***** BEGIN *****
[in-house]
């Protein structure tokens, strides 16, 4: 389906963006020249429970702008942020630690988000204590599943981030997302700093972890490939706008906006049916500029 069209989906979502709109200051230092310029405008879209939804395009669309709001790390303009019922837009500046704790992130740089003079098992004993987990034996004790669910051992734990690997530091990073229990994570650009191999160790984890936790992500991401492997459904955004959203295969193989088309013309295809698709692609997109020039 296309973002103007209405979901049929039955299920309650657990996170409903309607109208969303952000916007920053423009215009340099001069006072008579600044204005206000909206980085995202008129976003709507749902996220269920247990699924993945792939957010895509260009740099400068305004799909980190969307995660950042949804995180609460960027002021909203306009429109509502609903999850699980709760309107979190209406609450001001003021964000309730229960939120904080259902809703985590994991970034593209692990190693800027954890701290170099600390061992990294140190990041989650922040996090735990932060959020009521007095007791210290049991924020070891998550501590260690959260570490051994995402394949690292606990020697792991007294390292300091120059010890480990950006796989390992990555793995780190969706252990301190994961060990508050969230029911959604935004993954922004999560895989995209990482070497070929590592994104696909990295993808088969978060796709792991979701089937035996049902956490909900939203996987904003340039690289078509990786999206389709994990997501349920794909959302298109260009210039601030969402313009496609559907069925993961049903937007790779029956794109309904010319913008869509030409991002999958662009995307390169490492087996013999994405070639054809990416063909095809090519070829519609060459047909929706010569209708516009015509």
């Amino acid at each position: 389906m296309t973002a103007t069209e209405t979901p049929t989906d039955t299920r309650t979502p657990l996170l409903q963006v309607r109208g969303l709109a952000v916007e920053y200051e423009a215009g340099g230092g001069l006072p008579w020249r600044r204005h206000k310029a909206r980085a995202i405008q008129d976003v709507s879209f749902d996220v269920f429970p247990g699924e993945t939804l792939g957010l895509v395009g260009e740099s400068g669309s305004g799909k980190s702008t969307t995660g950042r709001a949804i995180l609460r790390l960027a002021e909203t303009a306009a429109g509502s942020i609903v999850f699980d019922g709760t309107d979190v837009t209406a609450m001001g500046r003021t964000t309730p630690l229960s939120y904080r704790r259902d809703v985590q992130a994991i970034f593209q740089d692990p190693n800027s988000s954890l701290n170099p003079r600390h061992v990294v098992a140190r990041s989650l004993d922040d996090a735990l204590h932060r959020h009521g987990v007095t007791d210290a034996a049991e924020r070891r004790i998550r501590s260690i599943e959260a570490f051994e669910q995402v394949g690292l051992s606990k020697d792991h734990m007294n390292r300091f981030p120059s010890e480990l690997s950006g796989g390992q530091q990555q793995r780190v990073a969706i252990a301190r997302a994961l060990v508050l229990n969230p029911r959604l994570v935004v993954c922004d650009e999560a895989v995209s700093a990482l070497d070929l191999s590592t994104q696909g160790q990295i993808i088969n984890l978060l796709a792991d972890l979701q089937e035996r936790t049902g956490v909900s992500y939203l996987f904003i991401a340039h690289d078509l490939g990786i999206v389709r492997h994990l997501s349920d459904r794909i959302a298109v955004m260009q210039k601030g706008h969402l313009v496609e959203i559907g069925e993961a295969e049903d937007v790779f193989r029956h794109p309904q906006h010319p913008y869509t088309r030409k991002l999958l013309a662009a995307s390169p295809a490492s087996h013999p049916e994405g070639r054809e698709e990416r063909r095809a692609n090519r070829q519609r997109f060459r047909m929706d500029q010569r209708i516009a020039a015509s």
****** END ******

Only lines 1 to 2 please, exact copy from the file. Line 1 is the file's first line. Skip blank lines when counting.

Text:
[in-house]
């Protein structure tokens, strides 16, 4: 389906963006020249429970702008942020630690988000204590599943981030997302700093972890490939706008906006049916500029 069209989906979502709109200051230092310029405008879209939804395009669309709001790390303009019922837009500046704790992130740089003079098992004993987990034996004790669910051992734990690997530091990073229990994570650009191999160790984890936790992500991401492997459904955004959203295969193989088309013309295809698709692609997109020039 296309973002103007209405979901049929039955299920309650657990996170409903309607109208969303952000916007920053423009215009340099001069006072008579600044204005206000909206980085995202008129976003709507749902996220269920247990699924993945792939957010895509260009740099400068305004799909980190969307995660950042949804995180609460960027002021909203306009429109509502609903999850699980709760309107979190209406609450001001003021964000309730229960939120904080259902809703985590994991970034593209692990190693800027954890701290170099600390061992990294140190990041989650922040996090735990932060959020009521007095007791210290049991924020070891998550501590260690959260570490051994995402394949690292606990020697792991007294390292300091120059010890480990950006796989390992990555793995780190969706252990301190994961060990508050969230029911959604935004993954922004999560895989995209990482070497070929590592994104696909990295993808088969978060796709792991979701089937035996049902956490909900939203996987904003340039690289078509990786999206389709994990997501349920794909959302298109260009210039601030969402313009496609559907069925993961049903937007790779029956794109309904010319913008869509030409991002999958662009995307390169490492087996013999994405070639054809990416063909095809090519070829519609060459047909929706010569209708516009015509």